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More on Which Dem Can Beat McCain

| Tue Feb. 5, 2008 10:40 AM EST

I left out a couple things in my long blog post yesterday on which Democratic candidate, Hillary Clinton or Barack Obama, can beat John McCain. So get ready...

The first thing I didn't mention is this: Hillary Clinton has more experience combating the right wing's attacks. Yes, there probably more mud to sling at her, and yes, conservatives have already spent decades doing research on the Clintons—but as she's said on the campaign trail, she's taken the worst they can throw at her and she's still standing.

Obama is coasting along with relatively low negatives right now, but in a general election the Right will find a way to drive those up. They'll find mud to sling at him too, and if they can't find any, they'll create some out of thin air. Obama won't mobilize Republican donors, volunteers, and voters the way Clinton will, but he will still get attacked as violently and as frequently as she would. Will Obama be able to respond effectively? We honestly don't know. He's never run a tough race against a nasty Republican.

It's fair to say that because Clinton is a known quantity for so many Americans, and because the Right has already revealed its cards in how it's going to attack her, she has a tight ceiling and tight floor. If she wins this election, it'll be an incredibly hard fought battle with McCain that ends up 51-49 or 52-48. If the Democratic wave that we all foresee doesn't occur, she could lose by that same two to four point margin.

Obama on the other hand has a higher ceiling and a lower floor. He's energizing young people, minorities, independents, and people of all ages who don't traditionally engage in politics. He has fewer angles of attack for the Republicans to use, and presents a greater contrast to McCain. He could win a huge electoral college landslide and usher in new Democratic senators and congressmen around the country. But he could also screw up in the general election when he starts facing real nastiness for the first time in his career and lose by a substantial margin.

More after the jump...

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The U.N. Deception: What Exactly Colin Powell Knew Five Years Ago, and What He Told the World

| Tue Feb. 5, 2008 4:10 AM EST

Colin Powell presented the case against Iraq to the UN Security Council five years ago today, on February 5, 2003.

As much criticism as Powell has received for this—he calls it "painful" and something that will "always be a part of my record"—it hasn't been close to what's justified. Powell was far more than just horribly mistaken: the evidence is conclusive that he fabricated evidence and ignored repeated warnings that what he was saying was false.

Unfortunately, Congress has never investigated Powell's use of the intelligence he was given. Even so, what's already in the public record is extremely damning. So while the corporate media has never taken a close look at this record, anyone can go through Powell's presentation line by line to examine the chasm between what he knew, and what he told the world. As you see below, there's quite a lot to say about it.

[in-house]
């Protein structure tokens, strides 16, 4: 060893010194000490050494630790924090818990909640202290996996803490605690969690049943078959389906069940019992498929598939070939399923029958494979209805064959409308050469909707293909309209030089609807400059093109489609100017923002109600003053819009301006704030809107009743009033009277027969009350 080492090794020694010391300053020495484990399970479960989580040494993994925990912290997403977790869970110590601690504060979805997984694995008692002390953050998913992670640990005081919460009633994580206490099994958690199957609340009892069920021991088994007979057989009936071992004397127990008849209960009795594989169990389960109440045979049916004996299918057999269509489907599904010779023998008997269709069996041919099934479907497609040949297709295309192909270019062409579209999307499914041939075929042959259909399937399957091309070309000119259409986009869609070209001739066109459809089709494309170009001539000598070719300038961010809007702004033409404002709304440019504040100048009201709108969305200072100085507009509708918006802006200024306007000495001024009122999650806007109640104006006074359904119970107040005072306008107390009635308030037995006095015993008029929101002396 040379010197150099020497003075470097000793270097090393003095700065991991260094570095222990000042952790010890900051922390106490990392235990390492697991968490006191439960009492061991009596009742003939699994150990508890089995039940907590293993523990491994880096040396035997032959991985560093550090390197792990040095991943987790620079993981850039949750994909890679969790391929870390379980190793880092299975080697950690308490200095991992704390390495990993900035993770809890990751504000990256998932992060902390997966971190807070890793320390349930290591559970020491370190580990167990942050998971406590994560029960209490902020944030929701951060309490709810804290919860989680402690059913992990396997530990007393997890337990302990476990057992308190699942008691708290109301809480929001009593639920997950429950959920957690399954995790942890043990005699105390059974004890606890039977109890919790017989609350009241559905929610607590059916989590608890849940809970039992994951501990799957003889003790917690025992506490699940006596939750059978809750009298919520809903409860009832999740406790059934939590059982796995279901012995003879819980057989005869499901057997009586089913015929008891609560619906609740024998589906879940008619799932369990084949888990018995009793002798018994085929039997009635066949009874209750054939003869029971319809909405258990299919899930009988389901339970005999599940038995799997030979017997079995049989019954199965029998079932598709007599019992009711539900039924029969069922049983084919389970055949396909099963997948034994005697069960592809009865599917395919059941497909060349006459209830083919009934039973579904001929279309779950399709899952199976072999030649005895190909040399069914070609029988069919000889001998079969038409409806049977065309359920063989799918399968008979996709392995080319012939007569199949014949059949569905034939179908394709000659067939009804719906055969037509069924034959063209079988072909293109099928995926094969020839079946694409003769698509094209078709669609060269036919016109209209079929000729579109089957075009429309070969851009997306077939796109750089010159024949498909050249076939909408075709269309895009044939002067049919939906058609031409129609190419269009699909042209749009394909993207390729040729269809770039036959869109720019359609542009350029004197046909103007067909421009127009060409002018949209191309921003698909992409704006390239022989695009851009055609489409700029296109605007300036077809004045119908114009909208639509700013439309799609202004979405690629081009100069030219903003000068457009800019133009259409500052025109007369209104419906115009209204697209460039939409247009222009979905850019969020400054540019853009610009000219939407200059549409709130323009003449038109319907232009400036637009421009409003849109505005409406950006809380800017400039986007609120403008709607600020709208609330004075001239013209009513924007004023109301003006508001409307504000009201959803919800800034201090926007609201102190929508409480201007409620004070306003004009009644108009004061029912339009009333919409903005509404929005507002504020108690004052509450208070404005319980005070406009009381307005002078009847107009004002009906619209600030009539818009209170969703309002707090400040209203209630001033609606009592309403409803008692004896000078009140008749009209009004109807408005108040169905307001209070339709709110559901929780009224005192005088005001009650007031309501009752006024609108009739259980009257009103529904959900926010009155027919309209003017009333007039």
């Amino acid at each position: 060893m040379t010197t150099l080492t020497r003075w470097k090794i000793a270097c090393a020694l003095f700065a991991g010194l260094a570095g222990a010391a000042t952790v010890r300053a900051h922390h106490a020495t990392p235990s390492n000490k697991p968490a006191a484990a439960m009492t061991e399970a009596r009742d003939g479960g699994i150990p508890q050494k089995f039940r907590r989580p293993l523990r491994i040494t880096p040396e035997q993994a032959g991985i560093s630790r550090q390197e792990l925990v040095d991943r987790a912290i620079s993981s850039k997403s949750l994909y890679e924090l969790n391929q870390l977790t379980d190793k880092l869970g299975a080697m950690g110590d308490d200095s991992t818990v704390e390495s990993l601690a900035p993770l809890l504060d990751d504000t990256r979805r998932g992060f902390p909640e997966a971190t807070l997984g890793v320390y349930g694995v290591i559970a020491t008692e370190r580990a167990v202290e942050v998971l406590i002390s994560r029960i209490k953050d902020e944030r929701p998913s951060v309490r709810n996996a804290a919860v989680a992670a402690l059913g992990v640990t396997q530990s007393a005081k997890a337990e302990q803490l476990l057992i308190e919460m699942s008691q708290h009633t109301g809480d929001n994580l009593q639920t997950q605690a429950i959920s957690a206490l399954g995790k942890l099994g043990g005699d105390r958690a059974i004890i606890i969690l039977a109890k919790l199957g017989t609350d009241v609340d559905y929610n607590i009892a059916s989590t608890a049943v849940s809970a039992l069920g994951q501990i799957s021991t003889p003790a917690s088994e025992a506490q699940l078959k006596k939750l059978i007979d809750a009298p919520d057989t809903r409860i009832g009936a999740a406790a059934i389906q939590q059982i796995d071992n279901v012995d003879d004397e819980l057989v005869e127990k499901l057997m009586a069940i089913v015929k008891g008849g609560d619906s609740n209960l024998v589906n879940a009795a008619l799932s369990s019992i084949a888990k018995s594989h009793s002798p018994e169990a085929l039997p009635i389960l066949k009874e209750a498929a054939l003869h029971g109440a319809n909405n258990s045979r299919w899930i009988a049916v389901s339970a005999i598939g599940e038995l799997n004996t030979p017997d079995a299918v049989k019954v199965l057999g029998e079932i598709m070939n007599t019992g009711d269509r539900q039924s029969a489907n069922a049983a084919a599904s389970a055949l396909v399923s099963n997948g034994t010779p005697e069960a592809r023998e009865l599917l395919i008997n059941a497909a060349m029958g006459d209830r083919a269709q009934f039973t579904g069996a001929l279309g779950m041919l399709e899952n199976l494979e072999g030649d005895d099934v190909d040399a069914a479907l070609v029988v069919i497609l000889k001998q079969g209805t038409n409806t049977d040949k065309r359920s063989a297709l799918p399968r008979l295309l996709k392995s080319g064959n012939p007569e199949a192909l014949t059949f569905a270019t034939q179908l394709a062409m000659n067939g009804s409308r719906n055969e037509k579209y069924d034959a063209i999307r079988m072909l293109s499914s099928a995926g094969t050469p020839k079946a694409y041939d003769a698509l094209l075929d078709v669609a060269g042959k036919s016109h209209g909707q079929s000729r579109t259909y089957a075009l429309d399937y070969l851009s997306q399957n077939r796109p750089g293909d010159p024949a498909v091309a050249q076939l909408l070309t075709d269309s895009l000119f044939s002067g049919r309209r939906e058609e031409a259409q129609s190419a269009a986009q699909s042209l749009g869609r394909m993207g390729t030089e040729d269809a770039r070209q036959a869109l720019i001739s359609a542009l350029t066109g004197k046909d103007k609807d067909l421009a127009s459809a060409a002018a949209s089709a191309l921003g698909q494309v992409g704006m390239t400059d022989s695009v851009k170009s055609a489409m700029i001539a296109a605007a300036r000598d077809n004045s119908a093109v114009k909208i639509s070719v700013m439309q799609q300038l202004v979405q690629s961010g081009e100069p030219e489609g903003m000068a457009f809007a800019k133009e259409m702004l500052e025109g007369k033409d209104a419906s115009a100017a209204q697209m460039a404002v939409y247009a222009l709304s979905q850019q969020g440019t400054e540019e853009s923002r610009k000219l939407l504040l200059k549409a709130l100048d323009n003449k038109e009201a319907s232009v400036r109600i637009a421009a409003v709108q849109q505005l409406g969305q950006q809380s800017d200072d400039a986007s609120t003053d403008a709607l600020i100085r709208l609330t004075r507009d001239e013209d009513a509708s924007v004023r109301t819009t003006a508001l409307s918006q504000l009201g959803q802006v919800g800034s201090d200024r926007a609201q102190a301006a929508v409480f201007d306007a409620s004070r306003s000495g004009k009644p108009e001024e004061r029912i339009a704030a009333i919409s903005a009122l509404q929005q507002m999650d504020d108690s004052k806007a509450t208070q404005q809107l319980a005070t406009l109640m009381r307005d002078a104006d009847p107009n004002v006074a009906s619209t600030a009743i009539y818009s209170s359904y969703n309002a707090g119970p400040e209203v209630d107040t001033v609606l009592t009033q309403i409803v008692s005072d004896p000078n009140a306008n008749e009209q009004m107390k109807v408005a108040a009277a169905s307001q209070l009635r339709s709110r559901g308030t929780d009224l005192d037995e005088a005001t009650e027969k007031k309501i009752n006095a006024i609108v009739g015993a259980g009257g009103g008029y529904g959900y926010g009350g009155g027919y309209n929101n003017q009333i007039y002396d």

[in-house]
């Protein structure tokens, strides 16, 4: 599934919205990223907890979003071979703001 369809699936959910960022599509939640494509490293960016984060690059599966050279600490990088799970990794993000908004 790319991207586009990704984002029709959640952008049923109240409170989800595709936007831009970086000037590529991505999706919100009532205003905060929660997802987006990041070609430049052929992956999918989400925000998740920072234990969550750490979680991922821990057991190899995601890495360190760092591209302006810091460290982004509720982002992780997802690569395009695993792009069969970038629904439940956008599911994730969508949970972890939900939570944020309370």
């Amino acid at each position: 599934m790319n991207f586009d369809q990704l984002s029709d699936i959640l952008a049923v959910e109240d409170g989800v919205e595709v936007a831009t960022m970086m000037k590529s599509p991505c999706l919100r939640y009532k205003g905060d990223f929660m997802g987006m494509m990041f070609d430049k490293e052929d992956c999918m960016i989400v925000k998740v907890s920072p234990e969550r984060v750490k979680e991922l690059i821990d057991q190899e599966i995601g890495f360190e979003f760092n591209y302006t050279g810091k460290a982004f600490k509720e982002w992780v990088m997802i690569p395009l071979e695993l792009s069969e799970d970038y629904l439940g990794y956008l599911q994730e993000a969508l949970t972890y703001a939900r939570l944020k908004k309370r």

Powell's speech can be found on the State Department website here. All other sources are linked below.

Leno Reminds Brokaw That He Dissed Reagan in a 1983 issue of Mother Jones

| Mon Feb. 4, 2008 10:58 PM EST

When Tom Brokaw appeared on The Tonight Show Friday night to promote his new book, Boom!: Voices of the Sixties: Personal Reflections on the '60s and Today, Jay Leno surprised him by asking him about a 1983 Mother Jones interview in which Brokaw offered a surprisingly blunt assessment of Ronald Reagan.

In the interview, conducted by Frank Browning and appearing in the April 1983 issue, Brokaw opined that Reagan's values were "simplistic," that he had no understanding of the challenges faced by the poor, and that supply-side economic theory was a "disaster." In responding to Leno's question about the response to his interview, Brokaw made it sound like Nancy Reagan was the only one who had a problem with it. In fact, the interview set off a wave of criticism, with Brokaw getting hammered hard by conservatives, and even some liberal columnists, for his harsh assessment of Reagan:

97.5 Million People Bored by Super Bowl Until Last Three Minutes

| Mon Feb. 4, 2008 9:46 PM EST

FootballThe overnight ratings are in, and initial figures show that not only was last night's Super Bowl the most watched Super Bowl ever, it was in fact the second most watched television event in history. Its 97.5 million number is bested only by the 106 million who apparently watched the 1983 finale of M*A*S*H. I never liked that show.

The Neocon Redemption: AEI's Bid to Save Afghanistan

| Mon Feb. 4, 2008 7:12 PM EST

marines.jpg

The American Enterprise Institute (AEI)—bastion of neocon thought, leading Iraq war pusher, and (a day late and a penny short) deviser of the "surge" strategy that at least helped mitigate some of the resulting carnage—is now focusing its collected wisdom on the war in Afghanistan. As Sean Naylor reports in the latest issue of the Navy Times, AEI's Afghanistan Planning Group, an assemblage of about "two dozen" experts, concluded three days of meetings on January 27. The project was led by Fred Kagan, one of the chief architects of "Choosing Victory—A Plan For Success in Iraq," which formed the basis of the Bush administration's decision to send 30,000 additional troops to Iraq early last year. Conservatives have lauded the "success" of the Iraq surge as evidence of a turnaround in American fortunes there. (Others, it should be pointed out, see the diminishing violence as a logical result of the ferocious ethnic cleansing that burned through Iraqi neighborhoods in the past couple of years.) AEI insists that the group's work was undertaken independent of the White House, but acknowledged that the official findings, which have so far not been released publicly, will be shared with government officials in the coming weeks.